Lawyer suspended for kiss, text message sent to family judge

A Western Australian lawyer who had a “close personal relationship” with the judge hearing her client’s case has been fined and suspended from practicing for nine months.

Gillian Anderson.  Source: Francis Burt Chambers

Gillian Anderson. Source: Francis Burt Chambers

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Between March 2016 and February 2018, while both were working on the same matter, lawyer Gillian Anderson and Judge John Walters exchanged hundreds of SMS and WhatsApp messages, had private telephone conversations and met briefly on four occasions.

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The Western Australian State Administrative Tribunal (WASAT) was told that Anderson and now-retired Judge Walters “shared a brief kiss on two or three occasions” during these private meetings.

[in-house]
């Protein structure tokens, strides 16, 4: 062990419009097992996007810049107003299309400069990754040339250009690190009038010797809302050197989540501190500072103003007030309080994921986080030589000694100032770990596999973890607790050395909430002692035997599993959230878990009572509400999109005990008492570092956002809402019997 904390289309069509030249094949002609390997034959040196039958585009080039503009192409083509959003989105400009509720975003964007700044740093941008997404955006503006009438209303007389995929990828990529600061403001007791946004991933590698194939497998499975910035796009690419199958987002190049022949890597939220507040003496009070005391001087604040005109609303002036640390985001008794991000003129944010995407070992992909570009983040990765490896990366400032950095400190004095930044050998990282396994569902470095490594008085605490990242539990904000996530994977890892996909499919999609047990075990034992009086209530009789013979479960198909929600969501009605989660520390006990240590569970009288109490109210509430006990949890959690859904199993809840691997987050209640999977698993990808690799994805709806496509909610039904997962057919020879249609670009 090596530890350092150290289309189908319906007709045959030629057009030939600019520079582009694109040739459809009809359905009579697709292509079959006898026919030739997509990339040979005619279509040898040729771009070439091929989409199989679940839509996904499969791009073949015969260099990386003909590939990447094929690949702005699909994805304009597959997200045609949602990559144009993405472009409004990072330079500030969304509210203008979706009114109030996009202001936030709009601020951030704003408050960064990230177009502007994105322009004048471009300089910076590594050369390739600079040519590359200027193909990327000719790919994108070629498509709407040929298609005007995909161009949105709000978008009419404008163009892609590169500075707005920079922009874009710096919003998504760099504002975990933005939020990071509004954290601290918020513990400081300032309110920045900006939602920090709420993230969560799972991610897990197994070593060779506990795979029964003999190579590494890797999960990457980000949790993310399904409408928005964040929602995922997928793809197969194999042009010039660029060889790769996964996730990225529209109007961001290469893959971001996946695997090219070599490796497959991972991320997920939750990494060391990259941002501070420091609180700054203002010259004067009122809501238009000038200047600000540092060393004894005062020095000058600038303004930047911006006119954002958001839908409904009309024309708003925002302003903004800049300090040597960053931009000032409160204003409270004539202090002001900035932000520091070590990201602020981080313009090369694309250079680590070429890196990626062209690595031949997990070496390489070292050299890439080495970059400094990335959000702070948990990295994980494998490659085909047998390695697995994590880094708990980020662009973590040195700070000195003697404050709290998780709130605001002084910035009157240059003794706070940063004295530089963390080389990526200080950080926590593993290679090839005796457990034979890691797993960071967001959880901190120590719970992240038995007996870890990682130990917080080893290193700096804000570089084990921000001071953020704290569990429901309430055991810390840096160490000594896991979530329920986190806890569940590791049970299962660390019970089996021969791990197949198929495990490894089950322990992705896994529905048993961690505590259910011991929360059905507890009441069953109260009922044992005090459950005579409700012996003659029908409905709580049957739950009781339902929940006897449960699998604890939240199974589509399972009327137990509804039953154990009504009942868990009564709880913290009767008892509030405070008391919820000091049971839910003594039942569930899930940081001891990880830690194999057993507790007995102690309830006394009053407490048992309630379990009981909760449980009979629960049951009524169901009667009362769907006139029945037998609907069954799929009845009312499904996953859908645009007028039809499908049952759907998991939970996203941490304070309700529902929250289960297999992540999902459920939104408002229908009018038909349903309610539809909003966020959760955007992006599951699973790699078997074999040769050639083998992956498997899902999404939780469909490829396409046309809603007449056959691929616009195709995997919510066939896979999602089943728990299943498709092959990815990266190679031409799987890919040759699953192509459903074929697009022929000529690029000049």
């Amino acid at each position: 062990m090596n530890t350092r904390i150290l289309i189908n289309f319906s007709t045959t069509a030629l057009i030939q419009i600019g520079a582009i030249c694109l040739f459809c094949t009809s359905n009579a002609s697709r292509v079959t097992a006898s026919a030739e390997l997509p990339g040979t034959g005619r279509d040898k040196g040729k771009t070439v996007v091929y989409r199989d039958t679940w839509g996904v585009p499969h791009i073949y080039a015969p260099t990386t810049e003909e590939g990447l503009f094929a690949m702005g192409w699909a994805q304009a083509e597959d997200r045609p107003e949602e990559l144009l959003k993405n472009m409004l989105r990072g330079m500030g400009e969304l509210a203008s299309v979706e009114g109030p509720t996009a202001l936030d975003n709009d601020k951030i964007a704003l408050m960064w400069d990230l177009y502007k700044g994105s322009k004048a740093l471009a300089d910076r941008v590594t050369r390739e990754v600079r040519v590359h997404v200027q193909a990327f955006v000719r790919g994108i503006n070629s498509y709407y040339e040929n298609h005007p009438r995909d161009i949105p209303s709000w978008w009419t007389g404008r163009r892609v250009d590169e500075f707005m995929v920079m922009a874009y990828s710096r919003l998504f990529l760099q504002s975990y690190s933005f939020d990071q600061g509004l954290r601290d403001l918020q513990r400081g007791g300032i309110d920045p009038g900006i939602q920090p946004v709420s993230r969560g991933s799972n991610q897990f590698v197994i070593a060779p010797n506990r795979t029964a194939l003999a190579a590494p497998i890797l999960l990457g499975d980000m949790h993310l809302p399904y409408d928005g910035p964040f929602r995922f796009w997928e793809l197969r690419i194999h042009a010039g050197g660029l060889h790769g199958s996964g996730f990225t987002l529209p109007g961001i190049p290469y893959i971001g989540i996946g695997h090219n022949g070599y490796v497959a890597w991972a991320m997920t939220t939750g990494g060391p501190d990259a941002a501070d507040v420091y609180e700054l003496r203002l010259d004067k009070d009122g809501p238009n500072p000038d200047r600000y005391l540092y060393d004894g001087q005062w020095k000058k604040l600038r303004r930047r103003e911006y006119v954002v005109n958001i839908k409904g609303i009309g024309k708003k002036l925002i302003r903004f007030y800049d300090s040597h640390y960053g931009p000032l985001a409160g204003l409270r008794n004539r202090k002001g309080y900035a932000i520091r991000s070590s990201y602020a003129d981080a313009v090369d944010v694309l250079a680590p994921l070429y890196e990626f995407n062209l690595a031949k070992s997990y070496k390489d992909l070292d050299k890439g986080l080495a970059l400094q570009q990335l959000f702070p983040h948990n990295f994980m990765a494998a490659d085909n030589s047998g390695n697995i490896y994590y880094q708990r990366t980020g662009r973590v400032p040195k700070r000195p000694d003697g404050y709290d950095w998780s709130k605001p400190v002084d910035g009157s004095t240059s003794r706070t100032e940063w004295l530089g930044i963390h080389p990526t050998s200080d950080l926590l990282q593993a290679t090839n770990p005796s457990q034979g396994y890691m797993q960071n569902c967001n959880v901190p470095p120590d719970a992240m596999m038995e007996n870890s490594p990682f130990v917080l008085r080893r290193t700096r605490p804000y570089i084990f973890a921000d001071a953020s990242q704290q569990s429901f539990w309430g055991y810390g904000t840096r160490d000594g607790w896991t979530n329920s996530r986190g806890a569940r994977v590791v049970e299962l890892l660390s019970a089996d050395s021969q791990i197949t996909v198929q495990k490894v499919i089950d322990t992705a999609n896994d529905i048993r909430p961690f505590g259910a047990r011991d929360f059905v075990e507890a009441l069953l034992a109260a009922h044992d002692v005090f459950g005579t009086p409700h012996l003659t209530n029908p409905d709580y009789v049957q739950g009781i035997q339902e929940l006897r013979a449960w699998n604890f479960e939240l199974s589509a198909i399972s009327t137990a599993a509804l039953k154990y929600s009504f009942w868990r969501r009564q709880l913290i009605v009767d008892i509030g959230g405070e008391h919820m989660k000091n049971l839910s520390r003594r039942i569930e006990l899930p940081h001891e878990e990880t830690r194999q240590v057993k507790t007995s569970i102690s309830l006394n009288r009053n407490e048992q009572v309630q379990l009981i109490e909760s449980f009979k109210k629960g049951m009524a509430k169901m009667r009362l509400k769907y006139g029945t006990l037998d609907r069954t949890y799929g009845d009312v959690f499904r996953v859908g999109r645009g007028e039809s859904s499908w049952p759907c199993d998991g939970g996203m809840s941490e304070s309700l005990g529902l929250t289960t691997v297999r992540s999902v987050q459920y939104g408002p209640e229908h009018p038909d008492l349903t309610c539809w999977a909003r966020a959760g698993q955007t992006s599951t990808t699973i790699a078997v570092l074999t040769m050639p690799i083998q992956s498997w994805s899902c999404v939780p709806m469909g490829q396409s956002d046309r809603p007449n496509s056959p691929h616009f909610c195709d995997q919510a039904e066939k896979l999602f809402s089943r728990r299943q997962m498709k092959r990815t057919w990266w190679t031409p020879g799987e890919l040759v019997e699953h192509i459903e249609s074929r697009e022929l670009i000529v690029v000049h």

The content of the communication “reflected the maintenance of a close personal relationship” between the couple.

“(It was) characterized by a personal close or intimate connection at a time when Judge Walters was assigned to the proceedings and the practitioner was engaged as counsel for the plaintiff in the proceedings,” WASAT heard.

The behavior was “at all times inconsistent with the practitioner’s ethical and professional obligations” and constituted professional misconduct.

The Legal Services and Complaints Board agreed to settle the case with Anderson by imposing a nine-month suspension, a $10,000 fine, a public reprimand and a costs order in the amount of $34,183.50.

In a statement of agreed facts, Anderson said this was “inappropriate” and did not meet the standards the public could rightly expect, and admitted she should have disclosed the communications.

The husband at the center of the case appealed to the Supreme Court, arguing that the relationship between his former wife’s lawyer and Judge Walters was “inexcusable.”

His lawyer, Steven Penglis SC, said it was “bad enough” that the relationship had not been disclosed, but it was made worse by the many opportunities Anderson and Justice Walters had to say something.

The Supreme Court agreed that this was “particularly concerning.”

The Australian Law Reform Commission said it would review laws on judicial impartiality because of the relationship.